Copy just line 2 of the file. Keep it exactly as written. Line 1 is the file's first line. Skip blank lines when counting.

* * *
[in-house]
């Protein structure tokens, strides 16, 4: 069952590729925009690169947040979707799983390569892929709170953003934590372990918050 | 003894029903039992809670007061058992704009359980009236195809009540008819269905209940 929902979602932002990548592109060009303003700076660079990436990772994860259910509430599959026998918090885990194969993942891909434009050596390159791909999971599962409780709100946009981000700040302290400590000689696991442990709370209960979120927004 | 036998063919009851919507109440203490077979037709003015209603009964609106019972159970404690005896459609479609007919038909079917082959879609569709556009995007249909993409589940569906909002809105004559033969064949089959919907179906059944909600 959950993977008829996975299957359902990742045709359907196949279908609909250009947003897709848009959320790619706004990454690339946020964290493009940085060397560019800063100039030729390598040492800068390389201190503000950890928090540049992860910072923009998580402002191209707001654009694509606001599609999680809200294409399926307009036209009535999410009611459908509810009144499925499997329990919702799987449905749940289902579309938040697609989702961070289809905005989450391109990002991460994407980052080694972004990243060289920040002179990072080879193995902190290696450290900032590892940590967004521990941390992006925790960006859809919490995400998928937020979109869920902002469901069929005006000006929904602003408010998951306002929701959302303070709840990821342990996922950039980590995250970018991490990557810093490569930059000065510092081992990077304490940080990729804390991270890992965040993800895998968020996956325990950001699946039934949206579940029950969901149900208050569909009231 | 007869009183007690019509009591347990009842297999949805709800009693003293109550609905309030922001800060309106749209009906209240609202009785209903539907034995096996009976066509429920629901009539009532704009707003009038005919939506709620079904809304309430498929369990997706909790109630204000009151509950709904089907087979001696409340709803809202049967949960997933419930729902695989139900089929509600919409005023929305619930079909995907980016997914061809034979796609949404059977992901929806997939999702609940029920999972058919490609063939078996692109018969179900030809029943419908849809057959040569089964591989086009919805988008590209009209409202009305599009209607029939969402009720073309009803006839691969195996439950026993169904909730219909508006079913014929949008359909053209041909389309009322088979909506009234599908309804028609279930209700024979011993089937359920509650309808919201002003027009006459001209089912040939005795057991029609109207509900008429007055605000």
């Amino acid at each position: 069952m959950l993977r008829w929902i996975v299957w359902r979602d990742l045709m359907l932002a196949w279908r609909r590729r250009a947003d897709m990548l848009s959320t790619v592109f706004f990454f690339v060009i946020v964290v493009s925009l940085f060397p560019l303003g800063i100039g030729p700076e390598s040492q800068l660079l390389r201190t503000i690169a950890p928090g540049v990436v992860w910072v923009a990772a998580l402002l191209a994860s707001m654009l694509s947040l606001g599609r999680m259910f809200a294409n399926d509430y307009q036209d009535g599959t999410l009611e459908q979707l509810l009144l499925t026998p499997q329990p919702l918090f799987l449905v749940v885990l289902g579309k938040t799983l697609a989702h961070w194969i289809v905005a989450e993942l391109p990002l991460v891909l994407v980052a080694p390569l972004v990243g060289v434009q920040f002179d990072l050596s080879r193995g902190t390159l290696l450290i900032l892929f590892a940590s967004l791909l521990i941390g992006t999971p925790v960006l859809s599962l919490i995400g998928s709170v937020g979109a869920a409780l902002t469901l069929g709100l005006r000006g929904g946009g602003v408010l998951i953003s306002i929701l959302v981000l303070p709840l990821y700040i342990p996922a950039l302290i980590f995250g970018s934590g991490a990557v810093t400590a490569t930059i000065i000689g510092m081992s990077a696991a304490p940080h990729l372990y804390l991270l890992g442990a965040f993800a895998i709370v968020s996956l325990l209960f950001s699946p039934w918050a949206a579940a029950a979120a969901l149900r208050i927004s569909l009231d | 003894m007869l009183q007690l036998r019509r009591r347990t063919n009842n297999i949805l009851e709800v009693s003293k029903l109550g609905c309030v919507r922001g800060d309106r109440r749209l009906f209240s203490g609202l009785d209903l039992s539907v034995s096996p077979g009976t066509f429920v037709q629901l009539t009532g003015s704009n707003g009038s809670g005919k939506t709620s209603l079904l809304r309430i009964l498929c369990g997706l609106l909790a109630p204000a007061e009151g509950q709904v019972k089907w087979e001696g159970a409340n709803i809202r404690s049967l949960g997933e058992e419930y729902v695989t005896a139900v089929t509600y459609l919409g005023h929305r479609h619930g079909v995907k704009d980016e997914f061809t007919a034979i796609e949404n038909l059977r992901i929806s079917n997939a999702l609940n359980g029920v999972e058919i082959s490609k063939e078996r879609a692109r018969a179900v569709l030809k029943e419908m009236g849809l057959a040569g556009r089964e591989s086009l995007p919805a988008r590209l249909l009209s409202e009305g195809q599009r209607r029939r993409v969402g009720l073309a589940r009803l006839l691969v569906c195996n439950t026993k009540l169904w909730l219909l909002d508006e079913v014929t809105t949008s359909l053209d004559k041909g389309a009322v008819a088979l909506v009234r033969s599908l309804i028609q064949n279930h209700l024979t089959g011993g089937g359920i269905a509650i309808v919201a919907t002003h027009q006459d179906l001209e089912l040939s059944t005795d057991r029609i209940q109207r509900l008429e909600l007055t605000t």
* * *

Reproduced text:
């Protein structure tokens, strides 16, 4: 069952590729925009690169947040979707799983390569892929709170953003934590372990918050 | 003894029903039992809670007061058992704009359980009236195809009540008819269905209940 929902979602932002990548592109060009303003700076660079990436990772994860259910509430599959026998918090885990194969993942891909434009050596390159791909999971599962409780709100946009981000700040302290400590000689696991442990709370209960979120927004 | 036998063919009851919507109440203490077979037709003015209603009964609106019972159970404690005896459609479609007919038909079917082959879609569709556009995007249909993409589940569906909002809105004559033969064949089959919907179906059944909600 959950993977008829996975299957359902990742045709359907196949279908609909250009947003897709848009959320790619706004990454690339946020964290493009940085060397560019800063100039030729390598040492800068390389201190503000950890928090540049992860910072923009998580402002191209707001654009694509606001599609999680809200294409399926307009036209009535999410009611459908509810009144499925499997329990919702799987449905749940289902579309938040697609989702961070289809905005989450391109990002991460994407980052080694972004990243060289920040002179990072080879193995902190290696450290900032590892940590967004521990941390992006925790960006859809919490995400998928937020979109869920902002469901069929005006000006929904602003408010998951306002929701959302303070709840990821342990996922950039980590995250970018991490990557810093490569930059000065510092081992990077304490940080990729804390991270890992965040993800895998968020996956325990950001699946039934949206579940029950969901149900208050569909009231 | 007869009183007690019509009591347990009842297999949805709800009693003293109550609905309030922001800060309106749209009906209240609202009785209903539907034995096996009976066509429920629901009539009532704009707003009038005919939506709620079904809304309430498929369990997706909790109630204000009151509950709904089907087979001696409340709803809202049967949960997933419930729902695989139900089929509600919409005023929305619930079909995907980016997914061809034979796609949404059977992901929806997939999702609940029920999972058919490609063939078996692109018969179900030809029943419908849809057959040569089964591989086009919805988008590209009209409202009305599009209607029939969402009720073309009803006839691969195996439950026993169904909730219909508006079913014929949008359909053209041909389309009322088979909506009234599908309804028609279930209700024979011993089937359920509650309808919201002003027009006459001209089912040939005795057991029609109207509900008429007055605000």